A PREVIOUSLY unknown portrait of Scotland's bard, Robert Burns, by one of the nation's leading painters has been discovered in England and is now on the market for £2 million.

The portrait of Burns, believed to be by Alexander Nasmyth, was found at a provincial auction in England, but has now been authenticated by an expert and its owner would like to sell it to a Scottish collector or museum.

The painting, shown here for the first time, appears to be the fourth version of a portrait painted in the late 18th century by Nasmyth after meeting Burns: other versions hang in the Scottish National Portrait Gallery, Edinburgh, the Kelvingrove Art Gallery, Glasgow, and the National Portrait Gallery, London.

The owner, who wishes to remain anonymous, is hoping a public gallery will want to own the painting, dated from 1800 to 1810 and authenticated by one of the leading scholars of 18th-century Scottish painting, Dr David Mackie of Cambridge University.

Last night, Dr Mackie said he was originally alerted to the painting because the owner thought it might be a work by Sir Henry Raeburn, his area of expertise.

"I have known about this for about two years, and although it is not a Raeburn, I believe it is a Nasmyth. I make that judgment purely based on its style," he said.

"It is in very good condition and it is a really charming little picture."

The painting - the only one of Burns taken from life in private hands - has also been investigated by writer Jerry Brannigan, who will publish a book on Burns in Edinburgh next year.

Mr Brannigan and the owner are calling the picture, which shows the Bard in an oval mount, with trees and a town in the background, the Shaw Burns, as they believe it was once the property of Sir James Shaw, the Lord Mayor of London from 1805, who was originally from humble beginnings in Kilmarnock.

Sir James, after Burns's death in 1796, became a key benefactor to the Burns family, raising funds for them, finding jobs for Burns's relatives in the East India Company and enlisting the help of Sir Walter Scott in aiding Jean Armour, the poet's widow, financially.

When Sir James died, in 1843, he made a bequest to leave his paintings to the London Corporation, but this was not done: it seems likely, Mr Brannigan's research suggests, his collection was sold to raise money to pay off debts incurred in the 1830s.

This painting was sold and made its way, through the years, to the provincial auction where it was bought by the current owner in its original late 18th-century frame, in a "very dirty state", but with "Shaw" inscribed on its reverse.

A label found inside the frame confirms it is from Edinburgh and the "strainer", which holds the canvas, is from the late 18th century, while the dovetailed construction of the frame is the same as in the other Nasmyth pictures.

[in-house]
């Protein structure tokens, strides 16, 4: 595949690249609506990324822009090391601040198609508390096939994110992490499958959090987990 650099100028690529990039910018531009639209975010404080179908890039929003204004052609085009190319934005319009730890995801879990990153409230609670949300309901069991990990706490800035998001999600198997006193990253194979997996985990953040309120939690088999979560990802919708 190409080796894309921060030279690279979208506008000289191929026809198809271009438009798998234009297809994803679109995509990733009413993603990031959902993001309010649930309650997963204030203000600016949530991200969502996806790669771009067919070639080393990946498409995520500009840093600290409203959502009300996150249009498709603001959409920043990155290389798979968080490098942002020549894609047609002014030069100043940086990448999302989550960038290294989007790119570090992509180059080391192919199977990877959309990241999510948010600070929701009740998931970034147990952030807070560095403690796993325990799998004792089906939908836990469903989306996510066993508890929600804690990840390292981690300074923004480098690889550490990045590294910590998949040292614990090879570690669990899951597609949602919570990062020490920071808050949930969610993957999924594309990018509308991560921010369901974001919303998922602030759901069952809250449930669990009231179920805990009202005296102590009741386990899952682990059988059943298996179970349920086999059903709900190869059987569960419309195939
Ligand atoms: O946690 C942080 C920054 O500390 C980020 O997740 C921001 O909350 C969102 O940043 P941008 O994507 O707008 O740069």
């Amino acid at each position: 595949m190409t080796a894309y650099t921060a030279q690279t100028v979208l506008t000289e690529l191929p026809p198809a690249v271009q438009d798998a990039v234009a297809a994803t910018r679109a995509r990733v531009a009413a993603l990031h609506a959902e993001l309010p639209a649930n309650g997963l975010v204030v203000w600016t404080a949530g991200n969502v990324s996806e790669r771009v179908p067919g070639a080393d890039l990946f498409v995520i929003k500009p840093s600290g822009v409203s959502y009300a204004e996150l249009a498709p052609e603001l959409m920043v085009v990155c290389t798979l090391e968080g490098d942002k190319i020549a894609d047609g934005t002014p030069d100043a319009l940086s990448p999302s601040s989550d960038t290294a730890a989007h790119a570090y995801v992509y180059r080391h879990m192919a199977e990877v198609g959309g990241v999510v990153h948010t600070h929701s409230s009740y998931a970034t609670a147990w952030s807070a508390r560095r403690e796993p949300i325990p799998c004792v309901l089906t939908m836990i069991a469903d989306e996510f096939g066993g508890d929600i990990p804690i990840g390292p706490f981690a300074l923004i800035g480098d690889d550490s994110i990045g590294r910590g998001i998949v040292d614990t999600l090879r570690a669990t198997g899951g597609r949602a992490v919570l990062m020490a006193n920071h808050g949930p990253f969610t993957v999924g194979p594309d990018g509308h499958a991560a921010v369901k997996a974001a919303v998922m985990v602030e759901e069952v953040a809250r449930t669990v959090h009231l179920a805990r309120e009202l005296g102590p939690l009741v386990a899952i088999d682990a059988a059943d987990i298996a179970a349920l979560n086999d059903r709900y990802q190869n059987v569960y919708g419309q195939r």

Dr David Mackie said X-rays of the picture show preparatory work to be in the style of Nasmyth and he is confident it is by the painter.

Mr Brannigan said: "Everything fits, and it is a fascinating story: Shaw went out of his way to help the Burns family and it would have been natural for him to own this painting. It would be reasonable to date the painting as being in the possession of Shaw between 1800 and 1810, during his period as Lord Mayor of London and Chamberlain.

"The Shaw Burns is therefore very likely to be the first copy Nasmyth made of the original."

The publisher William Creech, who published the second edition of Burns' Poems - Chiefly in a Scottish Dialect, commissioned Nasmyth, to paint a portrait of the poet to be used as a frontispiece for the new Edinburgh edition, with the writer sitting for Nasmyth on several occasions.

The painting, dated to 1787 and owned by Creech, has been in the Scottish National Portrait Gallery since 1882, and is the most well-known and widely reproduced image of the poet.

However, the painter, who lived from 1758 to 1840, continued to produce other versions of the image, with the portrait in London dated to 1821-22, and the one in Kelvingrove dated to between 1792 and 1824.

The owner of the painting believes it could fetch much more than £2m on the open market.

He declined to disclose how much he paid for the work, but said: "Sometimes auctions just miss things and in this case, it seems they did not know everything about the painting and how important it was.

"I saw it and thought it was very interesting. The research done by Jerry [Brannigan] is incredible, I am very impressed by it.

"I have had the experience of finding it and the excitement now - personally I would like to see it in a good Scottish home now."

Imogen Gibbon, senior curator at the Scottish National Portrait Gallery, said: "This is a very interesting discovery. I would say often people approach museums and galleries with what they think is a new portrait of Burns, but often they date from the 20th or late 19th century, but this is appears to be an exception."